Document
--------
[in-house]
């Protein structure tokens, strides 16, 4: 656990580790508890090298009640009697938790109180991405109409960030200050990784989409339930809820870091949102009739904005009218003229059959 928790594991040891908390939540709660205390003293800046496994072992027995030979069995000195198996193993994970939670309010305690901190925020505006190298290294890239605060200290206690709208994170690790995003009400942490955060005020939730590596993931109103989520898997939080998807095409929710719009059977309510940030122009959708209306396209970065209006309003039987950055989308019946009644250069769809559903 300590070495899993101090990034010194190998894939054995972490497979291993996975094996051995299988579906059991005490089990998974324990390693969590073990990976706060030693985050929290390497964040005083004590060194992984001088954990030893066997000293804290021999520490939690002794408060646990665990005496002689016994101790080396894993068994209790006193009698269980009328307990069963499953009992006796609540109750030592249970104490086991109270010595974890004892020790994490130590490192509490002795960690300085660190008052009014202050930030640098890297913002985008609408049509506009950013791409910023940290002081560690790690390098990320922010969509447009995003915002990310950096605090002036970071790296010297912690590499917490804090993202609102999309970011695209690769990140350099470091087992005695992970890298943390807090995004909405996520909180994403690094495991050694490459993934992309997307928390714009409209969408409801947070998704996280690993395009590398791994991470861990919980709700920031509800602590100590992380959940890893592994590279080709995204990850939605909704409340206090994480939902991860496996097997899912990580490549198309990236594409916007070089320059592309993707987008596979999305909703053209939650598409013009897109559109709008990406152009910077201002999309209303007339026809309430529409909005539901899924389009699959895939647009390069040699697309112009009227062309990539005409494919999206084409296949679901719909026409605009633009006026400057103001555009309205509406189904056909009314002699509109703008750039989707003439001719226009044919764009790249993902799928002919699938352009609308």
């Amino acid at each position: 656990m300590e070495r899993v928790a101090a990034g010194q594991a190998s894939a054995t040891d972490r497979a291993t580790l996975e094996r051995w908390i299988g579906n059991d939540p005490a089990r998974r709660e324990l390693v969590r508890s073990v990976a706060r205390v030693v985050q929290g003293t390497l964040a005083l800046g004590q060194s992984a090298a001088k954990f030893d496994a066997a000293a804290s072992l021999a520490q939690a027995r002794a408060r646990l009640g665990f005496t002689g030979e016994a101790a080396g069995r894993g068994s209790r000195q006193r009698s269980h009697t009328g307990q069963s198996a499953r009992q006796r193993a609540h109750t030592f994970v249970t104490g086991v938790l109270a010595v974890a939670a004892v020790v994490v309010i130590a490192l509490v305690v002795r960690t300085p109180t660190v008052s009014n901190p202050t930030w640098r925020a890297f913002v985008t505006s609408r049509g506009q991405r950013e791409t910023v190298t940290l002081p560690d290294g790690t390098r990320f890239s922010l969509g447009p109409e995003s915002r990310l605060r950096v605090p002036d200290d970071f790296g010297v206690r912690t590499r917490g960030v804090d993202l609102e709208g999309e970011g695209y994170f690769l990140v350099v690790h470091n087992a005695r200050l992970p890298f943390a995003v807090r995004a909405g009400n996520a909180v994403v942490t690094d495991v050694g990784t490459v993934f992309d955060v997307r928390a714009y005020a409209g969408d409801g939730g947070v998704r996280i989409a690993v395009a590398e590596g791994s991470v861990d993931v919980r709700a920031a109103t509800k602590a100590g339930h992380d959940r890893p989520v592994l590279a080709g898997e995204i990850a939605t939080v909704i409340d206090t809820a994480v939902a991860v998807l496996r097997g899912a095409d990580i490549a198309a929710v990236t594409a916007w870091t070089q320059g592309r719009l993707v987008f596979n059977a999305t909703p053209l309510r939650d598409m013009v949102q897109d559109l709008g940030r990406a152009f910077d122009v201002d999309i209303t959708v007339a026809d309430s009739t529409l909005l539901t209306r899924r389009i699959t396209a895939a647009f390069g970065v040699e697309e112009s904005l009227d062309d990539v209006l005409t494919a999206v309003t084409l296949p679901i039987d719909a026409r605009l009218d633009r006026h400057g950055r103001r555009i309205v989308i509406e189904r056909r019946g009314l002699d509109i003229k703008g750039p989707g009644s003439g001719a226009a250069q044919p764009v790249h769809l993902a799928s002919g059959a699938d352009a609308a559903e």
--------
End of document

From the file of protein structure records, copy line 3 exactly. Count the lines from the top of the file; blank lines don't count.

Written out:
């Amino acid at each position: 656990m300590e070495r899993v928790a101090a990034g010194q594991a190998s894939a054995t040891d972490r497979a291993t580790l996975e094996r051995w908390i299988g579906n059991d939540p005490a089990r998974r709660e324990l390693v969590r508890s073990v990976a706060r205390v030693v985050q929290g003293t390497l964040a005083l800046g004590q060194s992984a090298a001088k954990f030893d496994a066997a000293a804290s072992l021999a520490q939690a027995r002794a408060r646990l009640g665990f005496t002689g030979e016994a101790a080396g069995r894993g068994s209790r000195q006193r009698s269980h009697t009328g307990q069963s198996a499953r009992q006796r193993a609540h109750t030592f994970v249970t104490g086991v938790l109270a010595v974890a939670a004892v020790v994490v309010i130590a490192l509490v305690v002795r960690t300085p109180t660190v008052s009014n901190p202050t930030w640098r925020a890297f913002v985008t505006s609408r049509g506009q991405r950013e791409t910023v190298t940290l002081p560690d290294g790690t390098r990320f890239s922010l969509g447009p109409e995003s915002r990310l605060r950096v605090p002036d200290d970071f790296g010297v206690r912690t590499r917490g960030v804090d993202l609102e709208g999309e970011g695209y994170f690769l990140v350099v690790h470091n087992a005695r200050l992970p890298f943390a995003v807090r995004a909405g009400n996520a909180v994403v942490t690094d495991v050694g990784t490459v993934f992309d955060v997307r928390a714009y005020a409209g969408d409801g939730g947070v998704r996280i989409a690993v395009a590398e590596g791994s991470v861990d993931v919980r709700a920031a109103t509800k602590a100590g339930h992380d959940r890893p989520v592994l590279a080709g898997e995204i990850a939605t939080v909704i409340d206090t809820a994480v939902a991860v998807l496996r097997g899912a095409d990580i490549a198309a929710v990236t594409a916007w870091t070089q320059g592309r719009l993707v987008f596979n059977a999305t909703p053209l309510r939650d598409m013009v949102q897109d559109l709008g940030r990406a152009f910077d122009v201002d999309i209303t959708v007339a026809d309430s009739t529409l909005l539901t209306r899924r389009i699959t396209a895939a647009f390069g970065v040699e697309e112009s904005l009227d062309d990539v209006l005409t494919a999206v309003t084409l296949p679901i039987d719909a026409r605009l009218d633009r006026h400057g950055r103001r555009i309205v989308i509406e189904r056909r019946g009314l002699d509109i003229k703008g750039p989707g009644s003439g001719a226009a250069q044919p764009v790249h769809l993902a799928s002919g059959a699938d352009a609308a559903e």